British opposition leader Ed Miliband and British PM David Cameron, speaking before the British Parliament.
Rupert Murdoch and James Murdoch, appearing before a British parliamentary committee investigating the hacking scandal.
British Prime Minister David Cameron is facing questions from lawmakers today on his handling of the widening News International phone-hacking scandal implicating the British police and top government officials. Cameron’s appearance comes one day after an unprecedented hearing that saw media mogul Rupert Murdoch testify before British lawmakers for the first time. Murdoch expressed regret for what he called "sickening and horrible invasions" of privacy committed by his company, but refused to accept responsibility. His son, James Murdoch, and former News International executive Rebekah Brooks also testified. [includes rush transcript]
This is a rush transcript. Copy may not be in its final form.
AMY GOODMAN: British Prime Minister David Cameron is facing questions from lawmakers today on his handling of the widening phone-hacking scandal involving the Murdoch media empire and the British police. Shortly before Cameron appeared before Parliament, a new government report was issued that concluded Rupert Murdoch’s News International "deliberately" tried to block a Scotland Yard criminal investigation into phone hacking at Murdoch’s News of the World.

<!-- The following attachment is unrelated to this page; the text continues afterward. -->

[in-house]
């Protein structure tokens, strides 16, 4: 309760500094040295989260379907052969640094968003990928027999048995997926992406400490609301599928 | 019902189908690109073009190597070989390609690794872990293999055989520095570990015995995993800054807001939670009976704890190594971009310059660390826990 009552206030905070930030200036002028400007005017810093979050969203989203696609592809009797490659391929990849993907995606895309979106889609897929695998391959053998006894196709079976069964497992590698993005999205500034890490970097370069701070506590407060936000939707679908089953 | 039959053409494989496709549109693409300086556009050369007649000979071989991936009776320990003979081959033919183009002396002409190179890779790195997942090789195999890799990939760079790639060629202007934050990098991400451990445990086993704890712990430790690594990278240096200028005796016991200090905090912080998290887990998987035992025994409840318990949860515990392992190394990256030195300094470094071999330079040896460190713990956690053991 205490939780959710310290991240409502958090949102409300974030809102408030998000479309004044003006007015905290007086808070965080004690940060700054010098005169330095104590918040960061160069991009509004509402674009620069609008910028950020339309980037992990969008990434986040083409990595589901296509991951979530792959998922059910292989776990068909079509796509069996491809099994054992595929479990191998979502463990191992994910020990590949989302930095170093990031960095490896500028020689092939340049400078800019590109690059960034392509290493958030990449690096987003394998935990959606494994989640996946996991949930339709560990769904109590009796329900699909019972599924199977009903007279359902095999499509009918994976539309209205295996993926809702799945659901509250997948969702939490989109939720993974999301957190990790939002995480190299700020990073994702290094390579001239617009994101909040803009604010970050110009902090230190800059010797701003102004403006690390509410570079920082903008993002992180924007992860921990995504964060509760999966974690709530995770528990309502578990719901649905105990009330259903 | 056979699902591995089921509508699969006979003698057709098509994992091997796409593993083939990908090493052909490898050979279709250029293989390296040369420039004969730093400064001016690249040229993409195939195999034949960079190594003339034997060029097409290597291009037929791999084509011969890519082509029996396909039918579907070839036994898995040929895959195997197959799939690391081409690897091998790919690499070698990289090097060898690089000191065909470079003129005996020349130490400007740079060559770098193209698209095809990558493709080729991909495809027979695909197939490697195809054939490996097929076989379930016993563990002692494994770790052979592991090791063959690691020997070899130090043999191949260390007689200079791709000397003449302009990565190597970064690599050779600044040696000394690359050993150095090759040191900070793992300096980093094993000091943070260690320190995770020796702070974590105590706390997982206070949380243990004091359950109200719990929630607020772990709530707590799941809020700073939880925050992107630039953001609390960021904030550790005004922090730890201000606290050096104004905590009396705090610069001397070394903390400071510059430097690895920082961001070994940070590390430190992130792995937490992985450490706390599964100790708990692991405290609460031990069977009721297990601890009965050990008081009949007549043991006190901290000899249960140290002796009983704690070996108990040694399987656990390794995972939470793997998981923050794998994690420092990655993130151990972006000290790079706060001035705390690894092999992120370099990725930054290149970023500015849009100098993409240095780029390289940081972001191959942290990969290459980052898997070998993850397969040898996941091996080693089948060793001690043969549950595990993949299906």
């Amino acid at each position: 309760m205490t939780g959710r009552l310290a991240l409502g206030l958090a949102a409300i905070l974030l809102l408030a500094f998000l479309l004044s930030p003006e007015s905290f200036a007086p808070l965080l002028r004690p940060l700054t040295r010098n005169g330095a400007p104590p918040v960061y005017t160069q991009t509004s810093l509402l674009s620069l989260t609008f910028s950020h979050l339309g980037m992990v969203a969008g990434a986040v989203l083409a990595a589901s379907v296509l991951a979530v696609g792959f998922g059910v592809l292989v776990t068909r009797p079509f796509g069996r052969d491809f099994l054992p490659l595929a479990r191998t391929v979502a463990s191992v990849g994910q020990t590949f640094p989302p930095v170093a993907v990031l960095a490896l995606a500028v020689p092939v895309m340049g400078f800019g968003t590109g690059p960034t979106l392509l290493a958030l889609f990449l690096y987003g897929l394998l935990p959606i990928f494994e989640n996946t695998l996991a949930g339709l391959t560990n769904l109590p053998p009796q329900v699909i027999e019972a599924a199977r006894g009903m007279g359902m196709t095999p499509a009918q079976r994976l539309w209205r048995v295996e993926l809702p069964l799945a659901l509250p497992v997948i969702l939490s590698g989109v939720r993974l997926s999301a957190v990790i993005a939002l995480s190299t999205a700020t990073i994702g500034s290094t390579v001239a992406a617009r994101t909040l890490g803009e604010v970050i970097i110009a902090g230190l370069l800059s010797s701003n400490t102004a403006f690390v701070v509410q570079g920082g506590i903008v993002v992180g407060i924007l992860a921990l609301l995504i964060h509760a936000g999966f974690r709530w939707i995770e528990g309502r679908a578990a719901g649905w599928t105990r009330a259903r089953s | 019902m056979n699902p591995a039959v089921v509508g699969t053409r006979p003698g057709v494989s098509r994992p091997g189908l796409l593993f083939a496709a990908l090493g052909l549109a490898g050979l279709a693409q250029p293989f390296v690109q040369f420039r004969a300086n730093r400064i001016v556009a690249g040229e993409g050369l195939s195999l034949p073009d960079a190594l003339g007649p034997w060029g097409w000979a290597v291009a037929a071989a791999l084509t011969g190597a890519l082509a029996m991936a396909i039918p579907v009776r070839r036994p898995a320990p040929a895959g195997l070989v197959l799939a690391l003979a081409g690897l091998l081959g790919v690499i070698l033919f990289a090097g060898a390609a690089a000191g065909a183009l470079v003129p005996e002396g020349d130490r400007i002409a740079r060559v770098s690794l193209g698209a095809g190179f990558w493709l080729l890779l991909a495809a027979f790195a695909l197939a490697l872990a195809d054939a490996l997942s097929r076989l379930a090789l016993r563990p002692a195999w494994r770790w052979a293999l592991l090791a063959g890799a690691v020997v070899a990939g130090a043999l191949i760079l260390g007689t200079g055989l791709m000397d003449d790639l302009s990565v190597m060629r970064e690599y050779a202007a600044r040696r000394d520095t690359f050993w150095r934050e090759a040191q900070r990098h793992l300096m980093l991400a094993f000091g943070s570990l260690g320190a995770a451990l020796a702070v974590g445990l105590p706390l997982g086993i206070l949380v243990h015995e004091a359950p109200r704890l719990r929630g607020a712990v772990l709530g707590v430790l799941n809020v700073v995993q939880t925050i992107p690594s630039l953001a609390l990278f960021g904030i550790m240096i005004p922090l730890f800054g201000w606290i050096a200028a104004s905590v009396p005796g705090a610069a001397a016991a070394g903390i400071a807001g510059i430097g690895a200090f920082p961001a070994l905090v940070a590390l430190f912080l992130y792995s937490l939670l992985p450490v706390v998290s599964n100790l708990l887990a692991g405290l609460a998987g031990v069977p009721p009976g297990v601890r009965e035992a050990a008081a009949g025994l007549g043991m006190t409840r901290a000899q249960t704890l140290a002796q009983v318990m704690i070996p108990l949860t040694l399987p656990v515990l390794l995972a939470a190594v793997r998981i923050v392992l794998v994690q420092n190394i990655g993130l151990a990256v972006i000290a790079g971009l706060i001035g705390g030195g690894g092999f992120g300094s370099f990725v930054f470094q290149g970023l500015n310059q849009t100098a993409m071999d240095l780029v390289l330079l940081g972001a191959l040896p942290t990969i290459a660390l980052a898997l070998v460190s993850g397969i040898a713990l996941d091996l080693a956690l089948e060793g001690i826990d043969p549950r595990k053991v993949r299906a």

Prime Minister Cameron has come under intense questioning today for his ties to Andy Coulson, the former reporter for News of the World who was arrested earlier this month on corruption and phone-hacking charges. Up until January, Coulson served as Cameron’s communications chief.
British opposition leader Ed Miliband opened the questioning of British Prime Minister David Cameron.
ED MILIBAND: The Prime Minister’s conflict of interest had real effects. The Metropolitan Police commissioner resigned on Sunday. The Prime Minister didn’t talk about the reasons for his resignation, but the House must talk about it. Sir Paul Stephenson was trapped. He was trapped between a Home Secretary angry at not being told about the hiring of Mr. Coulson’s deputy, Neil Wallis, and Sir Paul’s belief, in his own words, that doing so would have compromised the Prime Minister, compromised him because of Mr. Coulson. And why did Sir Paul think that? Because his own deputy, John Yates, had been told by the Prime Minister’s chief of staff that the Prime Minister should be told nothing. So, Mr. Speaker, this catastrophic error of judgment, hiring Andy Coulson, hanging on for him too long, directly contributed to the position Sir Paul found himself in and his decision to resign.